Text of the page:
When Raj Sisodia reflects on how he came to be a marketing professor and a leader in the Conscious Capitalism movement, he calls many of his choices “opportunistic stumbling.”
Presented with options not necessarily to his liking, Sisodia would make the most of what was available. He studied engineering in college because he excelled in math and science, and, at the time, it was one of the few paths to a viable career in his homeland of India. Working as an electrical engineer in quality control on a hot factory floor after graduating, he decided to apply to business school and earn an MBA because his salary would double and he could work in an air-conditioned office. Given finance or marketing as options for majors, he chose marketing because he didn’t like finance. “In those days in India, that was the reality,” he says. “The economy was barely growing. There were few options, and therefore you take the most pragmatic choice.”
As such, Sisodia learned to act when an opportunity arose. One day during business school, for example, he came down to breakfast in his dorm. It was a holiday, but 10 of his classmates were dressed up. They were headed to the U.S. Information Agency to pick up GMAT applications so they could apply to earn a PhD in business in the U.S. “I said, ‘You can do a PhD in business? I didn’t know that. Give me five minutes,’” recalls Sisodia.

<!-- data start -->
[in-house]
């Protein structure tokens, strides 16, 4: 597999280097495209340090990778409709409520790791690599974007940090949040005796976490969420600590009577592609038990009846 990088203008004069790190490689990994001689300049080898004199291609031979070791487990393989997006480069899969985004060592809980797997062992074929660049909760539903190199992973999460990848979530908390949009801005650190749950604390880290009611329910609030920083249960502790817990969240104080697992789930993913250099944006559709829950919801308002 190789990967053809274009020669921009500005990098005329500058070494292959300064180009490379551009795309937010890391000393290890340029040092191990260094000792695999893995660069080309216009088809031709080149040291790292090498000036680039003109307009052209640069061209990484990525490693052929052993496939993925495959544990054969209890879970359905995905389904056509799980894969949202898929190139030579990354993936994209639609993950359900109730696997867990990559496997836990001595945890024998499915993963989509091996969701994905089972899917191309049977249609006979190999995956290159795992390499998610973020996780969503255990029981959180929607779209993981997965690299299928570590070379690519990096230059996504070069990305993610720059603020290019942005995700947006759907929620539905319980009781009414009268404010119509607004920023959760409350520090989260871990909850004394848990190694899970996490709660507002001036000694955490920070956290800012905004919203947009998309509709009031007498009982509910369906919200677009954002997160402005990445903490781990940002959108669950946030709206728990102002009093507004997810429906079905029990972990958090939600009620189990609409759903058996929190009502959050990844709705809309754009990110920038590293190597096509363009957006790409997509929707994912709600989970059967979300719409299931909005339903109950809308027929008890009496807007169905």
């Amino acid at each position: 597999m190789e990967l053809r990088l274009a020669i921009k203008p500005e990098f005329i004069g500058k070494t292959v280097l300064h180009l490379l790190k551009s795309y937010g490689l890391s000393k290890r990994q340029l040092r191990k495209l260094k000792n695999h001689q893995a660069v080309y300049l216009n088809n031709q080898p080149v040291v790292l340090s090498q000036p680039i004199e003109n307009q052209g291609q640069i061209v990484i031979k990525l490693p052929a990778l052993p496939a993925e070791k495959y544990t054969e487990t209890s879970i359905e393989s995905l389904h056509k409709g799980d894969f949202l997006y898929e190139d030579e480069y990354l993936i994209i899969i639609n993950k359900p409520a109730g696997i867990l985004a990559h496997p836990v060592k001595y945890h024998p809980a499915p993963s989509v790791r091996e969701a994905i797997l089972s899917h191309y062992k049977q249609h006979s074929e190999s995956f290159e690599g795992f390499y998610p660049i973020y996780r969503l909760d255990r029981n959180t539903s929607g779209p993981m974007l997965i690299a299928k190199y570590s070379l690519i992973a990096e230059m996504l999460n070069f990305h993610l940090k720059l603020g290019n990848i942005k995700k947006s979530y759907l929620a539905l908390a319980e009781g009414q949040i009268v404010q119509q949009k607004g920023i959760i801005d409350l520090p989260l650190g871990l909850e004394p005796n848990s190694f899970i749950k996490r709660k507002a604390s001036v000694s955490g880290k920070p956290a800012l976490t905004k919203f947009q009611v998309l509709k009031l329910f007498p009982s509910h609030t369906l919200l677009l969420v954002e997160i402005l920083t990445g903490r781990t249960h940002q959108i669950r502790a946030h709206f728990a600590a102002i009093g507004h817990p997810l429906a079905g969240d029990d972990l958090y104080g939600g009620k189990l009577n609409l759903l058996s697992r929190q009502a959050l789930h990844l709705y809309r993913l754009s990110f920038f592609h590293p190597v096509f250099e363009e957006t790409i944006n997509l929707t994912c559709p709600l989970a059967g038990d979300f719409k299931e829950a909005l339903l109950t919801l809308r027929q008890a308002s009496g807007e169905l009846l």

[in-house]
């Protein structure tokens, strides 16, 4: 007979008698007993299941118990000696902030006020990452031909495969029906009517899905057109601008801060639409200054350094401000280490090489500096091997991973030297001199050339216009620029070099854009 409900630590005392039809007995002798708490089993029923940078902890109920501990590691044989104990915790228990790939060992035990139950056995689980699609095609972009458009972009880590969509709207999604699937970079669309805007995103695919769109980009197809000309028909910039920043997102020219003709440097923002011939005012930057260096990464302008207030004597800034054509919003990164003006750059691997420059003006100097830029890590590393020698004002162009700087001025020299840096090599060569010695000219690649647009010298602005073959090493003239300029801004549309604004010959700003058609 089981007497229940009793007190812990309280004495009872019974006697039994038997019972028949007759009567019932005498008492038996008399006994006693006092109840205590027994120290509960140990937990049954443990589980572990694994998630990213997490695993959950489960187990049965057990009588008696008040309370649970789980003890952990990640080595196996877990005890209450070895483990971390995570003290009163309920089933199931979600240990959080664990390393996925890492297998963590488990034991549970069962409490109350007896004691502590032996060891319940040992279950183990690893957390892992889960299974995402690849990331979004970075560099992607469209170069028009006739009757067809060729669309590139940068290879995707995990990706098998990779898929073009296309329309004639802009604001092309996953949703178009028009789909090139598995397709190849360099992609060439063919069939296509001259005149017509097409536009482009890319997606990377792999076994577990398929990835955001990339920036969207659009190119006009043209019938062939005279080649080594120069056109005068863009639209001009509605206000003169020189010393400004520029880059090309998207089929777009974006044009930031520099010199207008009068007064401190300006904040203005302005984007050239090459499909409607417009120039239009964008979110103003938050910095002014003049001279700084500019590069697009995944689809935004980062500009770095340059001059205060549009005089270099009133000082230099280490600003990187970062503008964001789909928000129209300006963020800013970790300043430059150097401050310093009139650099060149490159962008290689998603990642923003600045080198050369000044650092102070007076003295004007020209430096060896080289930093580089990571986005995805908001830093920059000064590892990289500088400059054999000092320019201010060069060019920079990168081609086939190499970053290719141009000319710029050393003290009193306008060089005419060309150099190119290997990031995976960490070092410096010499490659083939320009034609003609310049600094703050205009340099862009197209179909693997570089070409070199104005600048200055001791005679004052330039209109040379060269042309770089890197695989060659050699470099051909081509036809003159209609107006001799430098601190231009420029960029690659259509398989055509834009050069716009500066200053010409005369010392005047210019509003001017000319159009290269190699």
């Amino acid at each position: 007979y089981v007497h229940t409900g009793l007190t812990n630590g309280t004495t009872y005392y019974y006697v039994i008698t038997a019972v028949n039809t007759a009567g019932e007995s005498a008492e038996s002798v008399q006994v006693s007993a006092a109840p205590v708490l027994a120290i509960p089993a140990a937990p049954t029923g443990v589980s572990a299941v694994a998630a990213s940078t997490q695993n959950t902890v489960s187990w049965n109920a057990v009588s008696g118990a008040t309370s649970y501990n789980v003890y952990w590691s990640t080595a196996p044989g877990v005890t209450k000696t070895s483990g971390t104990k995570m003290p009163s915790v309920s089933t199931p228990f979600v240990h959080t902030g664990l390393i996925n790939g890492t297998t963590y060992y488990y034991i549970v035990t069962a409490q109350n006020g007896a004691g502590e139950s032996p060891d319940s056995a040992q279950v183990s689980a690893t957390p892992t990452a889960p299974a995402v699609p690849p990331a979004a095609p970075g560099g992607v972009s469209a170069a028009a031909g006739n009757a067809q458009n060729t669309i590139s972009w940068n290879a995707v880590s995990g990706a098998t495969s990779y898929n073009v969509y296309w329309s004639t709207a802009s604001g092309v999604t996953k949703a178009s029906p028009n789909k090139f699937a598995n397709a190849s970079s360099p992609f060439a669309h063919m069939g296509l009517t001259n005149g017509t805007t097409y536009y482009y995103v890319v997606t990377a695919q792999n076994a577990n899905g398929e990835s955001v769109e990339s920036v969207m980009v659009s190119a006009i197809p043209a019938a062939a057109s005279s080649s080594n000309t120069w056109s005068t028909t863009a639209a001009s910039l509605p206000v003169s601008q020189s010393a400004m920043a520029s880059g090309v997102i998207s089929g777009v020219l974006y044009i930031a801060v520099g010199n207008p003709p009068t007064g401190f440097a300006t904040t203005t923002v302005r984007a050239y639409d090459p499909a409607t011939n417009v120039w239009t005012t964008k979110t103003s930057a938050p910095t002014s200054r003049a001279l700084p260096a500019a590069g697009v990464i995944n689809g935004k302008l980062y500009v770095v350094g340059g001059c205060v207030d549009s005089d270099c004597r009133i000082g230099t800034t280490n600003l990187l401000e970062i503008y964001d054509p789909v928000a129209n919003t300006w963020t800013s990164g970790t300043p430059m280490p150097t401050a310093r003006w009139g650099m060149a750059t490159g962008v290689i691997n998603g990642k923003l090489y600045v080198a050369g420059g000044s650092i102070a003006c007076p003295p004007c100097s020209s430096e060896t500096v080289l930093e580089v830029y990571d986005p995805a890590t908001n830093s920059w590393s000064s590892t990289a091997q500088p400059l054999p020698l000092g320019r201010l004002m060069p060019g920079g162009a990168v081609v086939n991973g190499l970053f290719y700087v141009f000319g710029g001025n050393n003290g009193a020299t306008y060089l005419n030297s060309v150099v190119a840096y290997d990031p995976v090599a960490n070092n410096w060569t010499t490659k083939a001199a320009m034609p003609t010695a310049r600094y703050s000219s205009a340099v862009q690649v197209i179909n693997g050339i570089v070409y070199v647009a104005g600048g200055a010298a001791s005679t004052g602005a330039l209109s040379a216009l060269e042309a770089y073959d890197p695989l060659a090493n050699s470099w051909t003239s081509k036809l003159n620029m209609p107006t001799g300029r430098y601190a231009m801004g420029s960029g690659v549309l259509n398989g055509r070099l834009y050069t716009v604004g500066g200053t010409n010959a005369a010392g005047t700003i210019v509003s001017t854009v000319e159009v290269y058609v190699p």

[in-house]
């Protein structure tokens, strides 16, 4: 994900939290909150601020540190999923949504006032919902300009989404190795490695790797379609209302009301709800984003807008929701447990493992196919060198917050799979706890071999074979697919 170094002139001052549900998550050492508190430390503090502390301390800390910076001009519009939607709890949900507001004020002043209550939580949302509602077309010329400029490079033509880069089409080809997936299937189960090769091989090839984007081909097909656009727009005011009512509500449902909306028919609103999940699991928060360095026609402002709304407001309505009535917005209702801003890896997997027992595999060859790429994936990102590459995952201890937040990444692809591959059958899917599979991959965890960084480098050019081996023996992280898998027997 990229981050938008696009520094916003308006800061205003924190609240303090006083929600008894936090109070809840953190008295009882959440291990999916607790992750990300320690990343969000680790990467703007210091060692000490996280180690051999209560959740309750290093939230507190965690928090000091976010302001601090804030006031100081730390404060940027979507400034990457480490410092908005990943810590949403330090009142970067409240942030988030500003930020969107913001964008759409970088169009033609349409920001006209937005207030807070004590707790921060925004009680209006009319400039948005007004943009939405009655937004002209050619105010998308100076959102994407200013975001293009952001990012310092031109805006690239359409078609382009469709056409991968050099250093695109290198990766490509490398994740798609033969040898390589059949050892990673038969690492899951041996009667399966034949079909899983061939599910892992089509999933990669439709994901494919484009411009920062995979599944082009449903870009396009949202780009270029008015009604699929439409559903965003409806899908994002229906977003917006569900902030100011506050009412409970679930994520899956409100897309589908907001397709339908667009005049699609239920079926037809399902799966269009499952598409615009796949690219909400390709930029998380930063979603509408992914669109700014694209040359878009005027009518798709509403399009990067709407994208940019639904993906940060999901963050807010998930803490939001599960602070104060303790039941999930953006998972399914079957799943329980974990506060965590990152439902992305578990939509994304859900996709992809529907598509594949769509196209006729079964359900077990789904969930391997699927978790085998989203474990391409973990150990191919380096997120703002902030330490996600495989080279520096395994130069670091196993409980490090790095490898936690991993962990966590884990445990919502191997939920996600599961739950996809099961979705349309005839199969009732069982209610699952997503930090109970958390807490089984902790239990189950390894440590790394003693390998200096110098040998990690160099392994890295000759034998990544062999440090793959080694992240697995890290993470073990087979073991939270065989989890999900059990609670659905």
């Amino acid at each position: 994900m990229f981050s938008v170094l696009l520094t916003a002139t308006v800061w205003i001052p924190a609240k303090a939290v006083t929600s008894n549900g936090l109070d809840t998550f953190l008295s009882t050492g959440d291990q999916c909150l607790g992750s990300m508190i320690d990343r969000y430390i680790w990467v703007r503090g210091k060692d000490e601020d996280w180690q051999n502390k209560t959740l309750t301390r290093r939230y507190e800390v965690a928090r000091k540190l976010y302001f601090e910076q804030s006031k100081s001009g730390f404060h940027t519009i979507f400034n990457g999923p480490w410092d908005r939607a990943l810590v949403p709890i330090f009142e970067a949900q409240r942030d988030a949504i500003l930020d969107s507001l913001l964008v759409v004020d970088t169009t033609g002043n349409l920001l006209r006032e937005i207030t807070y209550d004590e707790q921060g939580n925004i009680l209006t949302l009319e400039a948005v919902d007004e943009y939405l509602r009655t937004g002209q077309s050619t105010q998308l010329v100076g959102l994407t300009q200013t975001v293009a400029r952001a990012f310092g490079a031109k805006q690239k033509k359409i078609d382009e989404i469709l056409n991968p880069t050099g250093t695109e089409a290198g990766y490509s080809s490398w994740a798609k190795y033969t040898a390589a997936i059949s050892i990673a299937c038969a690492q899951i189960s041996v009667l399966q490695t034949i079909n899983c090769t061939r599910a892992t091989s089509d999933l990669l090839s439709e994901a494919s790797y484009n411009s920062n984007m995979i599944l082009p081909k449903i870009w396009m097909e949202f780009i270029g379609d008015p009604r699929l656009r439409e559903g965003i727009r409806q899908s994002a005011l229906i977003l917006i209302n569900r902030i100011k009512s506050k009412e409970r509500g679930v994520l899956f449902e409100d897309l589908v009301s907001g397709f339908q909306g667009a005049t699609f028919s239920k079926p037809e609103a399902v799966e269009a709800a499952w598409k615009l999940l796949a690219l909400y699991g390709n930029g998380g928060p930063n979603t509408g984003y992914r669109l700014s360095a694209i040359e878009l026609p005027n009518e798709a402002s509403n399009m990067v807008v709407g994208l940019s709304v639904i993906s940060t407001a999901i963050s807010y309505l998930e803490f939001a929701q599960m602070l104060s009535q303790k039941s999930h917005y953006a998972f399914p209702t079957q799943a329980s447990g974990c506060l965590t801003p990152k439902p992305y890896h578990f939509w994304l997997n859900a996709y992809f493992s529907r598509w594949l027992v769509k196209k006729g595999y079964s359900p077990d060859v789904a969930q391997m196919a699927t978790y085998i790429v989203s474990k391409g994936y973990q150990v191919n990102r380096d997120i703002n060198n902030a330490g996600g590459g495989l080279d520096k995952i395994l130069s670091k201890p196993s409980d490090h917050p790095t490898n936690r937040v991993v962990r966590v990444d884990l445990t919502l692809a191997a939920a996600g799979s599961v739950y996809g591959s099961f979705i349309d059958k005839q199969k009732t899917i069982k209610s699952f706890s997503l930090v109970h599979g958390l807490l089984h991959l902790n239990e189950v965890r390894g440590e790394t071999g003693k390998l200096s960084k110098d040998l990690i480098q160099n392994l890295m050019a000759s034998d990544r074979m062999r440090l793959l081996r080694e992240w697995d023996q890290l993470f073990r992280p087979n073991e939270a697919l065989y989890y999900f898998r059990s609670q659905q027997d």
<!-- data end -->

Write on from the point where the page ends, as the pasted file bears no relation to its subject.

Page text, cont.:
Sisodia had lived in the U.S. for two years as a child when his father, a researcher and professor, moved his family to Salinas, California, for a job. In fact, before heading back to India when Sisodia was 12, his family also had lived in Barbados and Canada. Sisodia felt a special, deep connection to the U.S., although he never thought he would find a way to come back. “I thought that door was closed,” he says, “and suddenly they’re telling me there’s a thing called a PhD in business.”
Along with his 10 friends, Sisodia took the exam a few weeks later. “As it turned out,” he says, “I was the only one who ended up coming here to get a PhD.”
Sisodia applied to about a half-dozen schools, to which he was accepted, but received a full scholarship to Columbia University in New York City. “OK, I’m going to Columbia,” he thought. “Coming back here was kind of a fulfillment of a dream.”
After earning a PhD in marketing, Sisodia began his career as a professor. He acknowledges that becoming an educator was “somewhat accidental,” but as he began teaching and doing research, he realized there are aspects of marketing that he likes and admires, as well as aspects about which he has qualms. “Like many tools, it can be used for good. It can be used to promote people’s well-being and quality of life. But it can also be used to manipulate and control,” he says. “So I had concerns.”
He decided to focus his research on his objections. At the time, his mentor was Jagdish Sheth, a professor of marketing now at Emory University. The two shared similar concerns about marketing ethics, effectiveness, and efficiency, and so began conducting research together, publishing books and research papers for more than a decade. Their work culminated in a conference and book called Does Marketing Need Reform? “We had a bunch of leading scholars contribute to that,” says Sisodia, “and the conclusion was, yes, something has gone awry.